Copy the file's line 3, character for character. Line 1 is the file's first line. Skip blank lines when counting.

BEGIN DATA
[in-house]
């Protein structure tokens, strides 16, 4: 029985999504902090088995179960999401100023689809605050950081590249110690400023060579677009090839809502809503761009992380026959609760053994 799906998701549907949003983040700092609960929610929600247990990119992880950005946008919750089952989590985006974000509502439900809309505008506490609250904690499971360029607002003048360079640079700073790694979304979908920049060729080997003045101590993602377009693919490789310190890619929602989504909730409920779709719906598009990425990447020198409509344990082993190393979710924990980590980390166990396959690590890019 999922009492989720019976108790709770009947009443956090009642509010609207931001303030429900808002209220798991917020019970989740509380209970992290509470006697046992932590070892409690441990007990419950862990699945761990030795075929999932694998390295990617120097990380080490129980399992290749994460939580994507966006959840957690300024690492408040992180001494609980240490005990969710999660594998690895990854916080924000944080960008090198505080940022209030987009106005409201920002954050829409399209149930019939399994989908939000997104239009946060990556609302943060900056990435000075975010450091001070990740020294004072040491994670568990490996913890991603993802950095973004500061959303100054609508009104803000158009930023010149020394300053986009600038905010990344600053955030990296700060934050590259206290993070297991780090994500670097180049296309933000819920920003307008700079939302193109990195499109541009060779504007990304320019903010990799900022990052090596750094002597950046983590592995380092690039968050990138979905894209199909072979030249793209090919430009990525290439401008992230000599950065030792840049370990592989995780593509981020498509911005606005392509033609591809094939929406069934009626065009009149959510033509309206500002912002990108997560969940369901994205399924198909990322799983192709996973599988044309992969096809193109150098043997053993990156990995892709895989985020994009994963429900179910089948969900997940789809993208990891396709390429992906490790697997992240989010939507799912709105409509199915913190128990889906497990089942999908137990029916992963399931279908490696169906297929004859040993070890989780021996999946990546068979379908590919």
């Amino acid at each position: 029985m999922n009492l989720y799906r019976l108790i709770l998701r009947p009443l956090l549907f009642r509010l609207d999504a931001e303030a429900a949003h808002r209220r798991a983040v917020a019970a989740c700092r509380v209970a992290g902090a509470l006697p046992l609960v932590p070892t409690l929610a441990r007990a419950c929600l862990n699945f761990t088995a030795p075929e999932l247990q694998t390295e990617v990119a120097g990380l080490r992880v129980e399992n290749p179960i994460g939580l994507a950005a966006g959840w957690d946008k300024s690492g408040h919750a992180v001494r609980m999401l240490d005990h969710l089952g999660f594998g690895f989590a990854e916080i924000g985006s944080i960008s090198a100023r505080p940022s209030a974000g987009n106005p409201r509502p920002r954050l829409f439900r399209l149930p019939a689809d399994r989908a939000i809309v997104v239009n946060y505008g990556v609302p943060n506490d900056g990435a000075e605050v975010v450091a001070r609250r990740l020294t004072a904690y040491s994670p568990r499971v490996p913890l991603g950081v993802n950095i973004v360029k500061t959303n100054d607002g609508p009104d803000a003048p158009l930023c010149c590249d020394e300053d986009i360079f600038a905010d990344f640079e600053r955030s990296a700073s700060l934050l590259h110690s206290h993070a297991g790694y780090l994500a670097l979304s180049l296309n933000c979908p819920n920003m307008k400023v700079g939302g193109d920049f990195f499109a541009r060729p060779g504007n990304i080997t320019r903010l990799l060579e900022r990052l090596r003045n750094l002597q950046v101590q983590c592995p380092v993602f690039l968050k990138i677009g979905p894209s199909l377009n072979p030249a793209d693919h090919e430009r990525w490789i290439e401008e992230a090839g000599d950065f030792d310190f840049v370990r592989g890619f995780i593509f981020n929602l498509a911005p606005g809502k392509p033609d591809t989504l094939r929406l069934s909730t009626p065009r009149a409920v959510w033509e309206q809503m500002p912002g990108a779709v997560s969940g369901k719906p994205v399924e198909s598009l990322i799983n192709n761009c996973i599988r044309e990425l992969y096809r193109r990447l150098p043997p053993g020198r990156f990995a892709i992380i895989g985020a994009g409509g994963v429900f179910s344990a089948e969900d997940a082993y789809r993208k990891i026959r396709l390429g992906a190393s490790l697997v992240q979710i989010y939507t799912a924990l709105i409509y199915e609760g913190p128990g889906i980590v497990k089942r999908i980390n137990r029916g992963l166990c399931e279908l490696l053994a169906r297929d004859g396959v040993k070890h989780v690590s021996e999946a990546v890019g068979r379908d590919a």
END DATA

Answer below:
């Amino acid at each position: 029985m999922n009492l989720y799906r019976l108790i709770l998701r009947p009443l956090l549907f009642r509010l609207d999504a931001e303030a429900a949003h808002r209220r798991a983040v917020a019970a989740c700092r509380v209970a992290g902090a509470l006697p046992l609960v932590p070892t409690l929610a441990r007990a419950c929600l862990n699945f761990t088995a030795p075929e999932l247990q694998t390295e990617v990119a120097g990380l080490r992880v129980e399992n290749p179960i994460g939580l994507a950005a966006g959840w957690d946008k300024s690492g408040h919750a992180v001494r609980m999401l240490d005990h969710l089952g999660f594998g690895f989590a990854e916080i924000g985006s944080i960008s090198a100023r505080p940022s209030a974000g987009n106005p409201r509502p920002r954050l829409f439900r399209l149930p019939a689809d399994r989908a939000i809309v997104v239009n946060y505008g990556v609302p943060n506490d900056g990435a000075e605050v975010v450091a001070r609250r990740l020294t004072a904690y040491s994670p568990r499971v490996p913890l991603g950081v993802n950095i973004v360029k500061t959303n100054d607002g609508p009104d803000a003048p158009l930023c010149c590249d020394e300053d986009i360079f600038a905010d990344f640079e600053r955030s990296a700073s700060l934050l590259h110690s206290h993070a297991g790694y780090l994500a670097l979304s180049l296309n933000c979908p819920n920003m307008k400023v700079g939302g193109d920049f990195f499109a541009r060729p060779g504007n990304i080997t320019r903010l990799l060579e900022r990052l090596r003045n750094l002597q950046v101590q983590c592995p380092v993602f690039l968050k990138i677009g979905p894209s199909l377009n072979p030249a793209d693919h090919e430009r990525w490789i290439e401008e992230a090839g000599d950065f030792d310190f840049v370990r592989g890619f995780i593509f981020n929602l498509a911005p606005g809502k392509p033609d591809t989504l094939r929406l069934s909730t009626p065009r009149a409920v959510w033509e309206q809503m500002p912002g990108a779709v997560s969940g369901k719906p994205v399924e198909s598009l990322i799983n192709n761009c996973i599988r044309e990425l992969y096809r193109r990447l150098p043997p053993g020198r990156f990995a892709i992380i895989g985020a994009g409509g994963v429900f179910s344990a089948e969900d997940a082993y789809r993208k990891i026959r396709l390429g992906a190393s490790l697997v992240q979710i989010y939507t799912a924990l709105i409509y199915e609760g913190p128990g889906i980590v497990k089942r999908i980390n137990r029916g992963l166990c399931e279908l490696l053994a169906r297929d004859g396959v040993k070890h989780v690590s021996e999946a990546v890019g068979r379908d590919a």